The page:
Boitumelo Vero Rikhotso

Destined for greatness!

Lots of weddings, very few marriagesĀ  May 26, 2016

Filed under: Relationships — Boitumelo Vero Rikhotso @ 5:16 am
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Source: Disney fine art photography & video

I occasionally enjoy watching programmes such as Say yes to the dress, Married at first sight and South Africa’s beloved, My perfect wedding. The central theme to all the programmes seems to be the pursuit for the perfect wedding day. Perfect dress, perfect decor, perfect car, perfect suit, perfect hair and makeup and so the list goes.

Judging by the many wedding geared TV programmes and weekly wedding updates on social media, perhaps perfect weddings are not that much in short supply as we think. Statistics South Africa gives a very different picture however telling a grim story on the destiny of these unions. The latest findings show that 150 852 people wed in civil marriages in 2014 and 24 689 people got divorced, 3,4% higher than the previous year, and mainly initiated by the female partner.

I look at brides living out their dream weddings and recognize that spark. I’m telling you brides can be so gullible. Women will move mountains to get the wedding of their dreams. Movies do their bit also by devoting the entire movie to the pursuit of a girl/boy until the altar. It’s as if the whole plan is to work hard towards getting the person, bring them to the altar and then as it is said in the fairy tales ‘and they lived happily ever after.’ It’s no wonder a wedding gets us all giddy. Only the reality is not always a Cinderella story. Whoever said pursuing stopped beyond the aisle?

Couples take a lot of time, months and even years preparing for a one day event called a wedding and hardly any time preparing for the lifetime commitment of marriage. I’m reminded of one lady who was not willing to go through a 6 weeks marriage preparation course because it was too long and in no time at all, the marriage had collapsed. She lamented her rushed decision and wished she had given counselling a chance.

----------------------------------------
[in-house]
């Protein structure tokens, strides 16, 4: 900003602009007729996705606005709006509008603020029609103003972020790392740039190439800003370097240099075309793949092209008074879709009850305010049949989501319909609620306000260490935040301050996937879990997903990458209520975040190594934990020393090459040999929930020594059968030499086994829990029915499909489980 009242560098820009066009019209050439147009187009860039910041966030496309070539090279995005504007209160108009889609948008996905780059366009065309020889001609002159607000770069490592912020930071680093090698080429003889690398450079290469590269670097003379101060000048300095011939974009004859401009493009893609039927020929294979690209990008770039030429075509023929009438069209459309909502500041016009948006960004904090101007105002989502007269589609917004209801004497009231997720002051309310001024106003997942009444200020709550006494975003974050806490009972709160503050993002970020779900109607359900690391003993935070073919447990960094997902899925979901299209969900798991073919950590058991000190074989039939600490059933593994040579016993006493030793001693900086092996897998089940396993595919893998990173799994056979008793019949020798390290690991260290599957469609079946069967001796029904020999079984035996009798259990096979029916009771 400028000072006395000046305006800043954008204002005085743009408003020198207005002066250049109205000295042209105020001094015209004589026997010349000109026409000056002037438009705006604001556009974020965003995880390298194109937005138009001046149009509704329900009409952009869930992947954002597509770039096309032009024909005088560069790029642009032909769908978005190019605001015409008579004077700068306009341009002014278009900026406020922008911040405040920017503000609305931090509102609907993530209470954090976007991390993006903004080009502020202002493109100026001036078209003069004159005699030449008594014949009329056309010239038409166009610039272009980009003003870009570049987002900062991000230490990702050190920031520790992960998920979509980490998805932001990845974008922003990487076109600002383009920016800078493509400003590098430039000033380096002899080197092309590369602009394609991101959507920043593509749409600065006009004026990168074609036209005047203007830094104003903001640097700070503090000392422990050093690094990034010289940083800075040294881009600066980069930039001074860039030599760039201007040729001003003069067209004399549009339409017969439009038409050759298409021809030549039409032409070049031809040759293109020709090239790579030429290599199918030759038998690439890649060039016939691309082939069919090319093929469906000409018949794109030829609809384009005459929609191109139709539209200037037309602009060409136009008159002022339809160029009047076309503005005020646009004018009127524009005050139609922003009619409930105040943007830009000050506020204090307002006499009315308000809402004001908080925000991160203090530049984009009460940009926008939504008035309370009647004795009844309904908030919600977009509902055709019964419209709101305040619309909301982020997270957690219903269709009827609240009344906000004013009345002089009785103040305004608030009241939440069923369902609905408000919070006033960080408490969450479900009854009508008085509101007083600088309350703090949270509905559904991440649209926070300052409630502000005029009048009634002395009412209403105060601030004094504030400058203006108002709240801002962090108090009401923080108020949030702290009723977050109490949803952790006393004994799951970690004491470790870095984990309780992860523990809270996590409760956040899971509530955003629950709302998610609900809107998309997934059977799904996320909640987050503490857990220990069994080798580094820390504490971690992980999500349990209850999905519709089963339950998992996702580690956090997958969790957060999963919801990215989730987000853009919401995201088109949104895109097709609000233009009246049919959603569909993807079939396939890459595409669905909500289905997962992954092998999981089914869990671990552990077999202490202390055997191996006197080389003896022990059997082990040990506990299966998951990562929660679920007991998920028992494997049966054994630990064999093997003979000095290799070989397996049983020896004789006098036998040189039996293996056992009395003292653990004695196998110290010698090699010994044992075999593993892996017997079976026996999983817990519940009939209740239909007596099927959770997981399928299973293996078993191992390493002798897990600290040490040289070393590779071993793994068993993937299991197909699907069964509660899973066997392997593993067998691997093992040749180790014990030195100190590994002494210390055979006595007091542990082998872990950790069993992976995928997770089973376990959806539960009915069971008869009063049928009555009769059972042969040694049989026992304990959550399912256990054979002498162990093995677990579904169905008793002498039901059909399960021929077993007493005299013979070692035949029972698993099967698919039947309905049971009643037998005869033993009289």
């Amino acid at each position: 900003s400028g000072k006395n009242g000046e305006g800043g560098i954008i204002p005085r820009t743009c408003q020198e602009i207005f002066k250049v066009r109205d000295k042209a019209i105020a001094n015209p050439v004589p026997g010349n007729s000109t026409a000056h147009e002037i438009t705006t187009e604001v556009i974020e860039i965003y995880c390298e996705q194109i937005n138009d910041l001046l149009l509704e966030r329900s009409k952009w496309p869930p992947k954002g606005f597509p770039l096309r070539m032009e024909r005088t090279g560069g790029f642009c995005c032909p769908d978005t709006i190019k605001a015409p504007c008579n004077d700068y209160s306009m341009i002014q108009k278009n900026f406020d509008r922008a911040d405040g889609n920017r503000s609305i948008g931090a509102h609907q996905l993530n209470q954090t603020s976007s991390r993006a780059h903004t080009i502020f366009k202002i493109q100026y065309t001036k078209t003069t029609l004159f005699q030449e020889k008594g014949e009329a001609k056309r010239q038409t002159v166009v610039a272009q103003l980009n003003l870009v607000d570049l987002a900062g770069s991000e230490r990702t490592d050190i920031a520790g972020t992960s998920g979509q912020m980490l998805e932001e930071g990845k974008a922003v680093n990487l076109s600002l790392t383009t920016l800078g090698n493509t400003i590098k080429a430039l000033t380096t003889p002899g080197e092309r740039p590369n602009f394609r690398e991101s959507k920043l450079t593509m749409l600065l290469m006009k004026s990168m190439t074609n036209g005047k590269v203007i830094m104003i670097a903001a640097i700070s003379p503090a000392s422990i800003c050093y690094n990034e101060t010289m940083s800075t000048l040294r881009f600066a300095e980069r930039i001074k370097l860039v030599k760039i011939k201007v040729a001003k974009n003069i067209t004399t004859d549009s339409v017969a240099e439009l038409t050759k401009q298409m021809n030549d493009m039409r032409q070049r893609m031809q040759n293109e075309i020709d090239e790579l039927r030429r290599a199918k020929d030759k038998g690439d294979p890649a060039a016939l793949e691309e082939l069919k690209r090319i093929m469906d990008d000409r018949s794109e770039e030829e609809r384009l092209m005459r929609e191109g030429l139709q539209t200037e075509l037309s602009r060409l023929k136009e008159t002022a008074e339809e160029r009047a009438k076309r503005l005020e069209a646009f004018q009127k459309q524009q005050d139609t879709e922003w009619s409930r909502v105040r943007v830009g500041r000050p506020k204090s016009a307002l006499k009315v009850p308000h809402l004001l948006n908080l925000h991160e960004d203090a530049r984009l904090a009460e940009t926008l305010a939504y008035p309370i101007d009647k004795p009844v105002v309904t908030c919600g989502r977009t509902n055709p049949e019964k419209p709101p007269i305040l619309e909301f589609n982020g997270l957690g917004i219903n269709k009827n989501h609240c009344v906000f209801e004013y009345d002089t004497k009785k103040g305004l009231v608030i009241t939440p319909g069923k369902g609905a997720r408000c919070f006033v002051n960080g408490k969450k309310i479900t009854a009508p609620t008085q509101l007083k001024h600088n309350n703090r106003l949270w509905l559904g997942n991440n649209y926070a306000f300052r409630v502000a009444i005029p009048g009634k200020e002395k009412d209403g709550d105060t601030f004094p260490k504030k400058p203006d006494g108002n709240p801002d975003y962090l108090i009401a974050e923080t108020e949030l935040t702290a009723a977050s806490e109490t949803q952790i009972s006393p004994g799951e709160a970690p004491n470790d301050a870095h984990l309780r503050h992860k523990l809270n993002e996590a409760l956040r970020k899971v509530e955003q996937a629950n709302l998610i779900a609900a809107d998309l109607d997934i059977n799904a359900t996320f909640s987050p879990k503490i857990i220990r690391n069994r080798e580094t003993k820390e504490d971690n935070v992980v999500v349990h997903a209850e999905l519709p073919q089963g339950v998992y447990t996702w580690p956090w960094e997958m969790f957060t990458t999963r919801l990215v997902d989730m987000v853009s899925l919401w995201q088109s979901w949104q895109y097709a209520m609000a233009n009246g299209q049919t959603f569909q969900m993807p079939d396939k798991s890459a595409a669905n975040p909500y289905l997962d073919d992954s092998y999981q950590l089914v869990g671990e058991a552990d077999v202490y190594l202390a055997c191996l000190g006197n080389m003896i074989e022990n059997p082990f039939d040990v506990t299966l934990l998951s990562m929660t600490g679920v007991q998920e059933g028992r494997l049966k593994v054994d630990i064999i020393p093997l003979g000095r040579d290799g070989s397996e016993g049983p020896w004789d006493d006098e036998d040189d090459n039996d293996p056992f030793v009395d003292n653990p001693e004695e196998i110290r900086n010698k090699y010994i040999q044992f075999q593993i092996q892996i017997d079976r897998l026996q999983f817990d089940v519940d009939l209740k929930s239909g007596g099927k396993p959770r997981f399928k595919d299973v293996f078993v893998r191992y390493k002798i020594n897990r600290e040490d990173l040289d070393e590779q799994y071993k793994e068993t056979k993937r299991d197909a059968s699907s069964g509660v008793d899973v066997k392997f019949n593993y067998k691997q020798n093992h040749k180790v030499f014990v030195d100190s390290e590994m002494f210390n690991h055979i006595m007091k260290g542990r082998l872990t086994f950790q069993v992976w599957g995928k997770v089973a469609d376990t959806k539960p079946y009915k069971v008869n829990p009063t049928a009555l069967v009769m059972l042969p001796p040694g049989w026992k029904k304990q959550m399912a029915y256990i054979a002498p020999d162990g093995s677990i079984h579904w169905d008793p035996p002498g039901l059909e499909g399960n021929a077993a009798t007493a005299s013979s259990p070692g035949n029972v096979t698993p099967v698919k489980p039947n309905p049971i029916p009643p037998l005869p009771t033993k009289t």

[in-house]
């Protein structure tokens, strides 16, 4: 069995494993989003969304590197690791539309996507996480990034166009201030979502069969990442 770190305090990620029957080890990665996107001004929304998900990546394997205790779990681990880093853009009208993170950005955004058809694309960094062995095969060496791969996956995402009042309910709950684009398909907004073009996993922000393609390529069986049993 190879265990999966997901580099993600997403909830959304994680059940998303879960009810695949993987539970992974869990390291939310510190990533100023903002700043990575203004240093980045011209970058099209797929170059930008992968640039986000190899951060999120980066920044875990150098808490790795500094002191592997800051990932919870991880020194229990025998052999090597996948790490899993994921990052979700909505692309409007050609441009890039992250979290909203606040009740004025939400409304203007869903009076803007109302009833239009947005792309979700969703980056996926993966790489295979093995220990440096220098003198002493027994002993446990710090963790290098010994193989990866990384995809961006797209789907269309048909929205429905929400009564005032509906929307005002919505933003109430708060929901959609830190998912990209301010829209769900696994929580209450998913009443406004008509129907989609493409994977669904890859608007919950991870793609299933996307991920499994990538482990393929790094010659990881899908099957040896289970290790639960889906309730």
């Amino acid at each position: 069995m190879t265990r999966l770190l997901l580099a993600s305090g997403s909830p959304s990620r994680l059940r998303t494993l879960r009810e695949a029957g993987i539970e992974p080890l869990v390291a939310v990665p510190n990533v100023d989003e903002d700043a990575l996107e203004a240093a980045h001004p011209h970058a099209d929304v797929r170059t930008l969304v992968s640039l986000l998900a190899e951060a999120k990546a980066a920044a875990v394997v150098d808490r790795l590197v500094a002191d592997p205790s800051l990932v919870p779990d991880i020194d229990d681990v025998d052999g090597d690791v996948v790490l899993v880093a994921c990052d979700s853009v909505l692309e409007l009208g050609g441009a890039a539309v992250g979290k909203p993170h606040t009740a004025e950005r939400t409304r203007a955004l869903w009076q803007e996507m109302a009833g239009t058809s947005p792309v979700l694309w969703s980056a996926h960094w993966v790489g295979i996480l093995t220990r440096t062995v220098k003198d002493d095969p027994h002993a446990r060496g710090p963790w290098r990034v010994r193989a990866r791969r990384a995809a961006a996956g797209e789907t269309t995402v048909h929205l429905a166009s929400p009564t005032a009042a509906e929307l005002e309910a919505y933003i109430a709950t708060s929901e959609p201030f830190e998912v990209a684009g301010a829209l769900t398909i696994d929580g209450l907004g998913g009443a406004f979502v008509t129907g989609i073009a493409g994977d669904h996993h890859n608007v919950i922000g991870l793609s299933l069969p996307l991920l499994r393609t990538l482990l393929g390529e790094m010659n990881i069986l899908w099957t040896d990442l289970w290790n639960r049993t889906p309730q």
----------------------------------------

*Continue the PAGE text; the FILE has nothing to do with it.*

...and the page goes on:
I remember when my ex-husband and I were cautioned by one couple who counselled us to consider postponing our wedding as they felt the need to help us through some areas of conflict they were concerned about. We looked at them being married about 40 years and considered them too old. We would be the exception we thought. We believed that no one in the world loved each other the way we did and discarded the counsel.

I’ve heard of two couples who after having gone through marital counselling decided to postpone the wedding. One couple got married after postponement and the other called the wedding off. Now that takes guts. Although people see red flags during the dating stage, these are often ignored as people give the old reason ‘but I love him/her’ and in they walk into a mess.

Going through counselling gives no guarantees but what it does is help one see things from a different perspective. It opens couples’ eyes to other more important things apart from choosing either a chapel or garden wedding, vanilla or red velvet cake and whether to use tiffany or draped chairs. Counselling tends to let people get out of their puppy-eye selves into discussing the not-so-romantic matters of in-laws, whether to have separate or joint bank accounts, how to deal with conflict although it’s difficult to think of conflict when people are in love, how many children to have if any and what would happen if I get a job halfway across the world and I want to take it? Other issues such as faith, sex, past relationships and decision making get discussed. All of which could make or break your marriage.